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Glob Public Health. 2019 Dec;14(12):1803-1814. doi: 10.1080/17441692.2019.1625941. Epub 2019 Jun 26.

A review of transactional sex for natural resources: Under-researched, overstated, or unique to fishing economies?

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Department of Population Medicine and Diagnostic Sciences and Master of Public Health Program, Cornell University , Ithaca, New York , USA.
Division of Nutritional Sciences, Cornell University , Ithaca, New York , USA.
Robert Wood Johnson Medical School , New Brunswick , New Jersey , USA.
Department of Anthropology, Northwestern University , Evanston , Illinois , USA.
Kenya Medical Research Institute Center of Global Health Research , Kisumu , Kenya.
Institute for Policy Research, Northwestern University , Evanston , Illinois , USA.


Environmental change is projected to decrease the availability of key natural resources. Decreasing availability of resources that support food security and livelihoods for vulnerable populations is hypothesised to increase engagement in transactional sex. Therefore, we systematically examined the peer-reviewed literature to characterise what is known about transactional sex for natural resources, document the natural resources that are exchanged for sex, and identify qualitative trends. Of the 1063 articles, 33 were retained for full abstraction. A majority of articles were published after 2005 (93%) and focused on Africa (90%). Two-thirds of articles focused on sex-for-fish exchanges. Reports of transactional sex were also found for other resources, including agricultural land (12%) as well as food, water, and fuel in emergency contexts (12%). Migration and altered resource availability were described as underlying causes of transactional sex. Some studies described an increased risk of sexually transmitted infection, including HIV, as a health consequence of transactional sex. We offer three possible explanations for why the preponderance of previous studies have focused on sex-for-fish rather than other natural resources, and suggest directions for future research.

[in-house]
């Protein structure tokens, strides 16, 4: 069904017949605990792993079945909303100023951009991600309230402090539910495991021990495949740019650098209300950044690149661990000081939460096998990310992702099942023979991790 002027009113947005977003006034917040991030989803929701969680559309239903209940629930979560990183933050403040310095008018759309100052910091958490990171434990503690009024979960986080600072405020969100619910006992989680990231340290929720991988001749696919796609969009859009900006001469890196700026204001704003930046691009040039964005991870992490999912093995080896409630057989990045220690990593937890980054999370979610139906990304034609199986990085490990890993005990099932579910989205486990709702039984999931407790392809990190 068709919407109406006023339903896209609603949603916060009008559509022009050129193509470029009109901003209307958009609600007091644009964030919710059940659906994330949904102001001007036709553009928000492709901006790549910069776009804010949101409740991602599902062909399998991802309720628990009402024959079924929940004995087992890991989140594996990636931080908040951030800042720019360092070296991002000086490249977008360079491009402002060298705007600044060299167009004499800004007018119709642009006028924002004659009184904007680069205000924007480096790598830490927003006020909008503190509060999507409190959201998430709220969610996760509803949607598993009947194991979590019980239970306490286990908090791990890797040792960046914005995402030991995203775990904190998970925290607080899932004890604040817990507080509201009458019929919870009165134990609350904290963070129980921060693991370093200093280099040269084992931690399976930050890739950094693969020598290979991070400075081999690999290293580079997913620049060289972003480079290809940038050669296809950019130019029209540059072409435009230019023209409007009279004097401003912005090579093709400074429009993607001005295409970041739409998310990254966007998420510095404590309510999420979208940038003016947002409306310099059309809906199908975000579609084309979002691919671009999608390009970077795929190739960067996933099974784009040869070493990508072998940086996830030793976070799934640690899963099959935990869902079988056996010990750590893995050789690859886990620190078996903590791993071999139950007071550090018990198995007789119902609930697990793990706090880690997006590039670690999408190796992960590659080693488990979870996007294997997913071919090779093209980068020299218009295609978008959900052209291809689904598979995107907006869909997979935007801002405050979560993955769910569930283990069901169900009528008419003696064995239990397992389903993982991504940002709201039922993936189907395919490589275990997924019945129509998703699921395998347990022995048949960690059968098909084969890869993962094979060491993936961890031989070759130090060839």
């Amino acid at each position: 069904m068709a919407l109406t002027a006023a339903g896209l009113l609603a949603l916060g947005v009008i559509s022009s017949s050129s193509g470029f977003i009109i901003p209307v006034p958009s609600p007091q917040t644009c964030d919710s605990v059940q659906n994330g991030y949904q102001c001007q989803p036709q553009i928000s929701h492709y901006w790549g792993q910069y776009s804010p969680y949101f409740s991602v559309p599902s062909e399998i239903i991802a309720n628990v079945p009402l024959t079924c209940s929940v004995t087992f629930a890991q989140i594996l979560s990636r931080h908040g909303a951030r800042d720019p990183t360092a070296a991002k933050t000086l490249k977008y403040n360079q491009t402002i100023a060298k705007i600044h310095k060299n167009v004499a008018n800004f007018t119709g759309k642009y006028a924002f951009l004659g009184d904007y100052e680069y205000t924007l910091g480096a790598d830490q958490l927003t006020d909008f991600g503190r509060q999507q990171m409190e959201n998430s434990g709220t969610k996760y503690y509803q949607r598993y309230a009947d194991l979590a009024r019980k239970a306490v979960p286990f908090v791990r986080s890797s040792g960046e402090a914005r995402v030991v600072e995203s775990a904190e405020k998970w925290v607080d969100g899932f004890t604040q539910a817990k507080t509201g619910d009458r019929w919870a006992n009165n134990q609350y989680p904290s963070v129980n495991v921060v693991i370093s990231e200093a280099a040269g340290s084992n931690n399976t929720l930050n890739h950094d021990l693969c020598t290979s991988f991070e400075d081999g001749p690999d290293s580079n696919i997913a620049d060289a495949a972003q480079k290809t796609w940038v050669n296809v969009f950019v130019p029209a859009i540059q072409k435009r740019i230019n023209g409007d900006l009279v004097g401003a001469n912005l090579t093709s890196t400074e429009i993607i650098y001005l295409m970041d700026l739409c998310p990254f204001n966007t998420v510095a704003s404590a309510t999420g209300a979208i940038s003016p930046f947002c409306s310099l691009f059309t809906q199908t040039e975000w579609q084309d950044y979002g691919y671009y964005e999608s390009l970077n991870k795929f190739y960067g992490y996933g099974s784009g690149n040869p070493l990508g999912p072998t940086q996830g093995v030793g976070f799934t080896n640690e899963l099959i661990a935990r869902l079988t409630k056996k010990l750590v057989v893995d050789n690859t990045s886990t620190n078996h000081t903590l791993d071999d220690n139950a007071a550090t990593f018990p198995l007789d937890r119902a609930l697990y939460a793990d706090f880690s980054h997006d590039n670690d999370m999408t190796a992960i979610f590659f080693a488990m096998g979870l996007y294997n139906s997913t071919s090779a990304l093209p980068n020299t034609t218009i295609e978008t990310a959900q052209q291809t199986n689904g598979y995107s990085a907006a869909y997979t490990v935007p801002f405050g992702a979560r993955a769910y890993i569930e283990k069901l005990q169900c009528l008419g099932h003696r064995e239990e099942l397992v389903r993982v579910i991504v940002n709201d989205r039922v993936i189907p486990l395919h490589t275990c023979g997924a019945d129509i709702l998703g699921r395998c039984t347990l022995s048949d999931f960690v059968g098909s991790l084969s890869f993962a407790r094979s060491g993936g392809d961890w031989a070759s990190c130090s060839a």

Fish-for-sex; HIV risk; climate change; environmental change; resource availability

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